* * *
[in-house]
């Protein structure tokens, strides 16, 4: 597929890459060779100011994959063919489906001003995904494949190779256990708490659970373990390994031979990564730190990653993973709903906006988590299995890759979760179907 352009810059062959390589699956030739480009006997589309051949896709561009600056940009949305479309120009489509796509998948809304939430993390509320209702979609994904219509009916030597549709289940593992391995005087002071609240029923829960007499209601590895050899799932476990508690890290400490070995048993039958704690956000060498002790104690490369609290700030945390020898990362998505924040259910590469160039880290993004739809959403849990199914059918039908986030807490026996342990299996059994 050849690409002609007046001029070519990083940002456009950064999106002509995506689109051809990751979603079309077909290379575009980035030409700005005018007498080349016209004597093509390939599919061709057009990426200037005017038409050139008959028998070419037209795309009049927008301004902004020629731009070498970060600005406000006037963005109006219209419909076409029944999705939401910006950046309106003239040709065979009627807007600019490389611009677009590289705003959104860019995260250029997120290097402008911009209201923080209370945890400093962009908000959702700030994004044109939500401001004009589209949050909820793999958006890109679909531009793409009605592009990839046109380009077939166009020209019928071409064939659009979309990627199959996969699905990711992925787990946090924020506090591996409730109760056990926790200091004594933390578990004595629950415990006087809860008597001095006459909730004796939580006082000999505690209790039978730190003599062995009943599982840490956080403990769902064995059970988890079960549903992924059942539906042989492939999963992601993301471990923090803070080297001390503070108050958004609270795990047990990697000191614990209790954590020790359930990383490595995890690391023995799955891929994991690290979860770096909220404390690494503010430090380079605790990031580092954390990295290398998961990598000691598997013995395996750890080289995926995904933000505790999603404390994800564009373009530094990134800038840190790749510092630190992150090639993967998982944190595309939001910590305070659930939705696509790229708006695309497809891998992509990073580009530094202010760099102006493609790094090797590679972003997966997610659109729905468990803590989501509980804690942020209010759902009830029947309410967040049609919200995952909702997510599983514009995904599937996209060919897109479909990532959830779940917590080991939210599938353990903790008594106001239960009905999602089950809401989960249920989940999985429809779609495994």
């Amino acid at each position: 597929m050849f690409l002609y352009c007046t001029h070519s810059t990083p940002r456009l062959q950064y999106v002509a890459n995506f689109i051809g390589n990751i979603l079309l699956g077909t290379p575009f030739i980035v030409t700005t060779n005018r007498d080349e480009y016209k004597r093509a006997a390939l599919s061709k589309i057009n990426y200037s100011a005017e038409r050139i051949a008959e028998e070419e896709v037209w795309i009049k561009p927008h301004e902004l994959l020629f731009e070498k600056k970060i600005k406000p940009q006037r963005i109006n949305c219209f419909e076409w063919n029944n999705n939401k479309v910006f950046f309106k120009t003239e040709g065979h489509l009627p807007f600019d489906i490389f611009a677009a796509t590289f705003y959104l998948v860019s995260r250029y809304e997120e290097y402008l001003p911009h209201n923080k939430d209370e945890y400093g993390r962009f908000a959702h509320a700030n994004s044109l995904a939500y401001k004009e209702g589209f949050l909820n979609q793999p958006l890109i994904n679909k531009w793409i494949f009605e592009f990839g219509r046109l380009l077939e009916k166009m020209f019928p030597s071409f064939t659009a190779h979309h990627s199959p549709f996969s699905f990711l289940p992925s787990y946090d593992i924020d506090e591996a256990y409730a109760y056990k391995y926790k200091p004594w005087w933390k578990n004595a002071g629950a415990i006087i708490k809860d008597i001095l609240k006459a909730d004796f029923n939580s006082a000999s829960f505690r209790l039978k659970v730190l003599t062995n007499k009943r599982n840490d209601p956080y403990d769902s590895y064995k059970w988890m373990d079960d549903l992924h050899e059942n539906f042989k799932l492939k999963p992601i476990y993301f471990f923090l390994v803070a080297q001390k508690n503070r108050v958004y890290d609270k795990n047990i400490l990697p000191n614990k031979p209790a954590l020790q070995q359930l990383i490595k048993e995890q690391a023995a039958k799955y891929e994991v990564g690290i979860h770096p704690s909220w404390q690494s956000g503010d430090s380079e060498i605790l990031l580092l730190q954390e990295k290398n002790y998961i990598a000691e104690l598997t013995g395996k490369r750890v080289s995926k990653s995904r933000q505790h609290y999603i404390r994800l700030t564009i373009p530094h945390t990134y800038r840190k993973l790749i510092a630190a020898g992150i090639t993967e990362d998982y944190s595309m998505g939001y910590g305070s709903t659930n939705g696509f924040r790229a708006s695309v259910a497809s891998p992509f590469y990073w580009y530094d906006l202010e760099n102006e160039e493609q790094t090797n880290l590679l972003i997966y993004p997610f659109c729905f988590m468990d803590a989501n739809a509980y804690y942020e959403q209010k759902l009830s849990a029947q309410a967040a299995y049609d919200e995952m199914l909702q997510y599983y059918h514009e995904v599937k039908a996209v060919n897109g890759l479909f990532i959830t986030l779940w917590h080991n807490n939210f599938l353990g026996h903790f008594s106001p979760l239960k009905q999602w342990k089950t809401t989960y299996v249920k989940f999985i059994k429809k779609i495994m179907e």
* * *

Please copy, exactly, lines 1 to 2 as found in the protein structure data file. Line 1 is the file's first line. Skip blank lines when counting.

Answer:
[in-house]
């Protein structure tokens, strides 16, 4: 597929890459060779100011994959063919489906001003995904494949190779256990708490659970373990390994031979990564730190990653993973709903906006988590299995890759979760179907 352009810059062959390589699956030739480009006997589309051949896709561009600056940009949305479309120009489509796509998948809304939430993390509320209702979609994904219509009916030597549709289940593992391995005087002071609240029923829960007499209601590895050899799932476990508690890290400490070995048993039958704690956000060498002790104690490369609290700030945390020898990362998505924040259910590469160039880290993004739809959403849990199914059918039908986030807490026996342990299996059994 050849690409002609007046001029070519990083940002456009950064999106002509995506689109051809990751979603079309077909290379575009980035030409700005005018007498080349016209004597093509390939599919061709057009990426200037005017038409050139008959028998070419037209795309009049927008301004902004020629731009070498970060600005406000006037963005109006219209419909076409029944999705939401910006950046309106003239040709065979009627807007600019490389611009677009590289705003959104860019995260250029997120290097402008911009209201923080209370945890400093962009908000959702700030994004044109939500401001004009589209949050909820793999958006890109679909531009793409009605592009990839046109380009077939166009020209019928071409064939659009979309990627199959996969699905990711992925787990946090924020506090591996409730109760056990926790200091004594933390578990004595629950415990006087809860008597001095006459909730004796939580006082000999505690209790039978730190003599062995009943599982840490956080403990769902064995059970988890079960549903992924059942539906042989492939999963992601993301471990923090803070080297001390503070108050958004609270795990047990990697000191614990209790954590020790359930990383490595995890690391023995799955891929994991690290979860770096909220404390690494503010430090380079605790990031580092954390990295290398998961990598000691598997013995395996750890080289995926995904933000505790999603404390994800564009373009530094990134800038840190790749510092630190992150090639993967998982944190595309939001910590305070659930939705696509790229708006695309497809891998992509990073580009530094202010760099102006493609790094090797590679972003997966997610659109729905468990803590989501509980804690942020209010759902009830029947309410967040049609919200995952909702997510599983514009995904599937996209060919897109479909990532959830779940917590080991939210599938353990903790008594106001239960009905999602089950809401989960249920989940999985429809779609495994």